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Our staff and research partners have expertise in epidemiology, social sciences, mental health and clinical practice.   


National Director, Impact and Evaluation: A/Prof Clare Townsend PhD. 


Dr Clare Townsend the National Director - Impact and Evaluation at Synapse and  is an Adjunct Associate Professor at Griffith University. Clare has worked in the field of disability and health since 1980. She has held strategic positions as a clinician, policy and service advisor and researcher in disability, health, child and adult mental health and specialist vocational rehabilitation at State and Commonwealth and international levels in government, academia and the Not-for-profit sectors. She completed her PhD in 2008 on the topic of international mental health policy development and reform.


Clare has a track record in the development and implementation of strategic research addressing the rights and needs of marginalised people with complex disabilities. From 2000 - 2009 she was Principal Mental Health Policy Analyst, Policy and Economics Group, Queensland Centre for Mental Health Research, where she undertook a lead role in the development of state, national and international mental health policies. She was Australian Manager of the International Consortium for Mental Health Services, undertaking a project supported by the Australian, UK and USA governments, WHO and the World Bank; and consulted to WHO and the European Union. This work informed and supported international mental health policy and service reform. From 2009-2013 Clare was Associate Professor, Director Systems Research, Centre of Excellence for Behaviour Support, University of Queensland. She pursued research to inform policy and service reform in relation to Aboriginal and/or Torres Strait Islander people with intellectual disability and challenging behaviours exposed to restrictive practices.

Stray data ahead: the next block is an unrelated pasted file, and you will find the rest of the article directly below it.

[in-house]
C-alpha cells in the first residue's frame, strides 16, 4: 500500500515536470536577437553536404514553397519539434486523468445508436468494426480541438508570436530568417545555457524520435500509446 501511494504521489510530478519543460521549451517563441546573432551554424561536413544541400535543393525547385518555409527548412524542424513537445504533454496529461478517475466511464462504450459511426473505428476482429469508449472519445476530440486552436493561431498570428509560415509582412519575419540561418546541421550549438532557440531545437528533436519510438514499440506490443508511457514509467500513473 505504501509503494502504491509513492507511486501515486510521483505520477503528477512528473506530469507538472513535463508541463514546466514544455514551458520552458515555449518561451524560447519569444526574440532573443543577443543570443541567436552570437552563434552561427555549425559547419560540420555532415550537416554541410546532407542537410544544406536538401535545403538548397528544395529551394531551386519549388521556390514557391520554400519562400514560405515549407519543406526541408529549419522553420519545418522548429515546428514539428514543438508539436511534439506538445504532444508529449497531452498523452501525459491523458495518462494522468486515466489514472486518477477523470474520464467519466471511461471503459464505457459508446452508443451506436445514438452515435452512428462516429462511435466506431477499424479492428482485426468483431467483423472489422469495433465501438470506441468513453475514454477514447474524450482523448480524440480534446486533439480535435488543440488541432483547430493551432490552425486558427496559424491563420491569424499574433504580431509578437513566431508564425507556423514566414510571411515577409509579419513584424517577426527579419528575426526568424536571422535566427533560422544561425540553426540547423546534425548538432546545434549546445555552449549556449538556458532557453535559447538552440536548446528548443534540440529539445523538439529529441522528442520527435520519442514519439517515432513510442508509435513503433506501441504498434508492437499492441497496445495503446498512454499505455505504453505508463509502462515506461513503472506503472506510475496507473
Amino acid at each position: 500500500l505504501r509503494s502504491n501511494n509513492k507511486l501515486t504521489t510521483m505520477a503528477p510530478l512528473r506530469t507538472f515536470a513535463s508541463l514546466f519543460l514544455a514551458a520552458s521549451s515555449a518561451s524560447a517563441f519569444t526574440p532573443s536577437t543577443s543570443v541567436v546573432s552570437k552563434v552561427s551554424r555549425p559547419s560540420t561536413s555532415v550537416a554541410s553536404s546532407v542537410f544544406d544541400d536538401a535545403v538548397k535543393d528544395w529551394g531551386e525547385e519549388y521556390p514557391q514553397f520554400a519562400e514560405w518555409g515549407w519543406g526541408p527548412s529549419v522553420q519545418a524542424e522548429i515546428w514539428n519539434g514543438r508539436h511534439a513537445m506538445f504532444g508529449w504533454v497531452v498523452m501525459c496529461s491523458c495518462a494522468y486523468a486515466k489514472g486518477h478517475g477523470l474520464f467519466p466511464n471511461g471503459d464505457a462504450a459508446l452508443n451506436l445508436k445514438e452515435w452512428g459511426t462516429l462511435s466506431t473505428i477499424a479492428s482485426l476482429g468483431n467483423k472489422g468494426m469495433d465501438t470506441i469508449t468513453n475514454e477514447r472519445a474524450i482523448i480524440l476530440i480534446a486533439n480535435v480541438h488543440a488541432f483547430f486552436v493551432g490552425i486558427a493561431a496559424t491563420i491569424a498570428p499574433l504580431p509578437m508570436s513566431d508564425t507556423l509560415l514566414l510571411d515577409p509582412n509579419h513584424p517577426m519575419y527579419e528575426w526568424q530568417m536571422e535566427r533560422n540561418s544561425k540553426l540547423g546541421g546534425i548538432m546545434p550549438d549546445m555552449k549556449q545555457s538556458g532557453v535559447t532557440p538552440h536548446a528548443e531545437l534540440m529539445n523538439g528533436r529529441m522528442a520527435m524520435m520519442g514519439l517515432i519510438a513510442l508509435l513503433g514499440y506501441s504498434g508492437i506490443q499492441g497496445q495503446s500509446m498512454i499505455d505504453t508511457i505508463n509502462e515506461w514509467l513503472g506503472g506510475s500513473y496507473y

Since 2013 Clare has led the Synapse Impact and Evaluation team and the implementation of the Synapse research agenda, focusing on applied research activities addressing the needs of marginalised people, including Aboriginal and/or Torres Strait Islander peoples with complex neurocognitive (NCD) disabilities, including FASD. Synapse is the not-for-profit, peak body for NCD and the Impact and Evaluation team has attracted significant philanthropic funding throughout this period. Clare has designed collaborative research projects partnering with Aboriginal and Torres Strait Islander communities, NGOs and government sectors. She is a Principal Researcher on the Guddi Project, a Partnership Project between Griffith University, Synapse, and the Queensland Department of Communities, Child Safety and Disability Services.